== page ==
16) Uh Huh Her - PJ Harvey: I just wonder how annoyed PJ Harvey is that a band named themselves after her album so shortly after it was released and then traded on that hip quotient, despite being industry insiders. I liked them for a blog.
Seether - Veruca Salt: I liked the Veruca Salt single. As did many other people. I've never listened to the band. Again, should I? Please realize that there are only 24 hours in a day. I spend 12-15 of them sleeping. Four of them eating. And five of them typing this blog. In my spare time I watch cable.
14) Jet - Wings: You'd think considering the band's sound that they would've named themselves after an AC/DC song. Surely, "Hell's Bells" would've been more appropriate than freakin' "Jet" from Wings' fine Band On the Run album. Maybe they only allegedly named themselves after the Wings song. In any case, they're from Australia. Maybe things have gotten lost in translation down in the penal colony.
Big Country - Talking Heads: Here's another case of too close for comfort. Talking Heads had their song on their second album, More Songs About Buildings and Food, released in 1978. The Scottish group came alive in 1981. Dudes, you've got to let an idea breathe!
12) Radiohead - Talking Heads: Talk about expanding a franchise! How lucky is it for Talking Heads to have another art-rock band carry on their legend. Figure, for every ten young Radiohead fans just getting into music, it's likely that six of them will illegally download Talking Heads music and realize they kind of like it. (Full disclosure: I had a wicked crush on Tina Weymouth when I was in high school and college. I hope you liked the flowers.)
10) Firehouse - Kiss: No, not a Kiss cover band, but a hard rock band that had its fans back in the early 1990s. I developed a relationship with this band solely by flipping past their CDs in the used bin. Right up there with Wolfsbane and Joe Strummer's Earthquake Weather, which was considered noticeably worse before Strummer died.
Spoon - Can: The US band Spoon became ten times cooler the second they decided to name themselves after a track by German rockers Can! Just as I became twice as cool once I renamed myself Rudiger Vogler.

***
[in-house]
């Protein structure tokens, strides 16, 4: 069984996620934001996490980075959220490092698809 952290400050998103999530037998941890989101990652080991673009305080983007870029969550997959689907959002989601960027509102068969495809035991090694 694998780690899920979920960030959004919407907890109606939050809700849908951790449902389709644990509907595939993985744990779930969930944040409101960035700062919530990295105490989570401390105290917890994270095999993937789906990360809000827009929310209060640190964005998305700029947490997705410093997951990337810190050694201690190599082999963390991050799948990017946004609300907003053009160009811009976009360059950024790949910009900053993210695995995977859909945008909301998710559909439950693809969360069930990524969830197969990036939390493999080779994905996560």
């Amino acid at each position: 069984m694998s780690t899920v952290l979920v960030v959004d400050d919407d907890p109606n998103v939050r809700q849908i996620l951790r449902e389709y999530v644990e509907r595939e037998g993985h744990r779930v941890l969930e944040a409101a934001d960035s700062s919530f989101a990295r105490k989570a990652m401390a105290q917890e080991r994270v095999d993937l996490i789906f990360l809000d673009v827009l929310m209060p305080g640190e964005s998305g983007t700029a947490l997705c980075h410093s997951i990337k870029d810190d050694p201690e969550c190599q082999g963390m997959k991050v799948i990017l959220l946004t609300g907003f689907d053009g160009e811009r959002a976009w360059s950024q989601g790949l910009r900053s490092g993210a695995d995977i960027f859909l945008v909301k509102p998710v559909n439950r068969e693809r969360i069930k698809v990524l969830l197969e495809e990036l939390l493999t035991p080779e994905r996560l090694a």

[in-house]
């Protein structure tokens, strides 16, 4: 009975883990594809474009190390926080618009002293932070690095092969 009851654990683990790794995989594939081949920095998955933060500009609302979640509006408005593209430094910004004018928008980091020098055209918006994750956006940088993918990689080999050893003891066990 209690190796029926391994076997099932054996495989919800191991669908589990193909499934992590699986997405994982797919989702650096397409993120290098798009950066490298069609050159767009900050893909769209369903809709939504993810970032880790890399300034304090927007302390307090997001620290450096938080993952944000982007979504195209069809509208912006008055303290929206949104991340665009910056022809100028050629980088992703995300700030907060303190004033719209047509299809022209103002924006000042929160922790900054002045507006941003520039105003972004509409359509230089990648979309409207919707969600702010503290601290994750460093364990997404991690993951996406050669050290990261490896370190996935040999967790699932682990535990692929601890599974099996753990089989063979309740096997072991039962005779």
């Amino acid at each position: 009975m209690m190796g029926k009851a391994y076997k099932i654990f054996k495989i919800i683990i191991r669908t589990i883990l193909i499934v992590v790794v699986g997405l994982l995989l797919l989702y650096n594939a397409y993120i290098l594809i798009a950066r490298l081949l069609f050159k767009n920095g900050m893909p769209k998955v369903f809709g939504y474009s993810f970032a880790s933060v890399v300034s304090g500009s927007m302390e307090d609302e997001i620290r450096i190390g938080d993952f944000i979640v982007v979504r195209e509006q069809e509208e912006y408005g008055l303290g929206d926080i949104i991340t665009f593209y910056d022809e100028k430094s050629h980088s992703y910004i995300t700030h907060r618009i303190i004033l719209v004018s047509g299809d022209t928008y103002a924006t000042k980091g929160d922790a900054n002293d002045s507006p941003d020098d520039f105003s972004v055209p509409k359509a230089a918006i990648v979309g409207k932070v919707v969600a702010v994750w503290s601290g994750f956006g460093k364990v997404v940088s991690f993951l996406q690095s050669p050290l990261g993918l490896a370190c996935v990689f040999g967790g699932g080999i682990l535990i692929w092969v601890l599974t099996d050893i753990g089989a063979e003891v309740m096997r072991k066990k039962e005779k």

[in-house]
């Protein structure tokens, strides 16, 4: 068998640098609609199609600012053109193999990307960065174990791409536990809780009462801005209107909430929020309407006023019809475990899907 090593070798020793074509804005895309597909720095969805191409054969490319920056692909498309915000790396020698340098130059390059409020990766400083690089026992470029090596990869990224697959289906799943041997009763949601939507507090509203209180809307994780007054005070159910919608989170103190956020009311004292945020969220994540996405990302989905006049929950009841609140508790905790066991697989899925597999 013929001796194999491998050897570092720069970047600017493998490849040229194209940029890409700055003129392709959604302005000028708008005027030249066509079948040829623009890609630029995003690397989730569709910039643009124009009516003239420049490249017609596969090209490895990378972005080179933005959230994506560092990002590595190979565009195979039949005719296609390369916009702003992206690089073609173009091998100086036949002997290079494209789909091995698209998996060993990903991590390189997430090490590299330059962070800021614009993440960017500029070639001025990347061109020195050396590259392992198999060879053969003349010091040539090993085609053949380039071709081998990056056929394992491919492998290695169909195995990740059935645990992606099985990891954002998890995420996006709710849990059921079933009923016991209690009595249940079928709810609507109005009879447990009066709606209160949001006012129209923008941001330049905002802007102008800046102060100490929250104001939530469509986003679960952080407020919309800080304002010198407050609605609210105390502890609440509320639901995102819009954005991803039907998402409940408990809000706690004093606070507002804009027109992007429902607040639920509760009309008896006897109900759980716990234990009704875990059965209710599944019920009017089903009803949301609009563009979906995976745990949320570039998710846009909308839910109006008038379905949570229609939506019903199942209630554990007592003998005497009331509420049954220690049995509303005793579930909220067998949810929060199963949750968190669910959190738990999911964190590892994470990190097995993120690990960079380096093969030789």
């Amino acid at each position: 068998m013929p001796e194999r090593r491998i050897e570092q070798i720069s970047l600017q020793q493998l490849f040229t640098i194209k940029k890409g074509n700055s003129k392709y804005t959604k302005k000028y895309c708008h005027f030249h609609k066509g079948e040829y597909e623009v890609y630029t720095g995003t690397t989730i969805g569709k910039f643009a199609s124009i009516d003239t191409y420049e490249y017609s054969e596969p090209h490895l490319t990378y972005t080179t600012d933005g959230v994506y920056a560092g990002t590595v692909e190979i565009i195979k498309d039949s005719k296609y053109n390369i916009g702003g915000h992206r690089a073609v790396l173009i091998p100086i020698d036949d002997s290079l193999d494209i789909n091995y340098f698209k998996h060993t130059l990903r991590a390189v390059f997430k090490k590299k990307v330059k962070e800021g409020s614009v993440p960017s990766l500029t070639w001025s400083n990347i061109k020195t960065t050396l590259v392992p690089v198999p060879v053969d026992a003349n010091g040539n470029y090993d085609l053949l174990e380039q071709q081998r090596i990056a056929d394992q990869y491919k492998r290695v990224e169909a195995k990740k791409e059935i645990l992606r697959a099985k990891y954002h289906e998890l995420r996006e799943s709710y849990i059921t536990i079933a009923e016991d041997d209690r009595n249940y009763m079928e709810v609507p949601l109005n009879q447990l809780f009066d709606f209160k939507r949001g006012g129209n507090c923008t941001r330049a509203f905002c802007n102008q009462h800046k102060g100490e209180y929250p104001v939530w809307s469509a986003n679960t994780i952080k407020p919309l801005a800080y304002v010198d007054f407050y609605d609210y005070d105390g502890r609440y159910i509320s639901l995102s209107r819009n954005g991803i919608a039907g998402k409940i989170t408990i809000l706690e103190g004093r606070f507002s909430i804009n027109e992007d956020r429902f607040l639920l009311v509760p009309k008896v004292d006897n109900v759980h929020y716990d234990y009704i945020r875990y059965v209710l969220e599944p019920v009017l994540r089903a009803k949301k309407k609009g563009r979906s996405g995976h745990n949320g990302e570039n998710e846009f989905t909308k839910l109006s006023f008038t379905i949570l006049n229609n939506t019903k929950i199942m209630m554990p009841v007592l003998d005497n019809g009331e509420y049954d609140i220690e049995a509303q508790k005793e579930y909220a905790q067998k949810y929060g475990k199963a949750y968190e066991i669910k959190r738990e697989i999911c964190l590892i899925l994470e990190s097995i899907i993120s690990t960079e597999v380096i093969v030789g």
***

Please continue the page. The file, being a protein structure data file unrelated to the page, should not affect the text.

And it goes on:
Dali's Car - Captain Beefheart: Naming yourself after a track off Trout Mask Replica is like telling the music industry, WE HAVE NO INTENTION OF SELLING RECORDS. OK by me, but I'm not paying your bills.
6) Death Cab For Cutie - Bonzo Dog Doo-Dah Band: It's a tad odd to think that a band of such sincere sports as Death Cab For Cutie would name themselves after a band known for their irreverence and humor. Or maybe these youngsters thought Magical Mystery Tour was deep. Man.
Funeral For A Friend - Elton John: Of all the Elton John songs to name yourself after! I don't think Elton ever saw this one coming. I woulda thunk it'd be "Ladies and Gentlemen! Please welcome, from Southern California, TUMBLEWEED CONNECTION. (Update: just did a websearch and found some band called Las Vegas Tumbleweed Connection performing a Willie Nelson song, allegedly, at Ken Janssen's bachelor party reunion party. Way to go, guys! "Number One With a BULLET," for sure!")
Stars of Track and Field - Belle & Sebastian: A trio from Portland Oregon name themselves after a Scottish sextet (or however many people are in the band these days). They named an album Centuries Before Love and War. Note to aspiring bands: having long band names, album and song titles are very good for writers who are paid by the word. The rest of us suffer trying to keep it straight. My favorite band? X! Favorite song: Nausea! (Named after the Jean-Paul Sartre novel. Remember, kids, the self-made man? He can go to hell!)
2) Rolling Stones - Muddy Waters: Imagine if Muddy Waters had never written a song called "Rollin' Stone." The Rolling Stones might be known instead as Tiger In Your Tank or The Hootchie Coochie Men and there would be a magazine on the racks today called Hootchie Coochie. Sometimes, an alternate reality can be totally better than the one that exists. Sign me up!
Negativland - Neu!: Yes, this column likes when bands take their names from German groups few people paid attention to the first time through. Even this group's record label, Seeland, was named after a Neu! tune. Any group that gets into a lawsuit with U2 is worth checking out. Words to live by.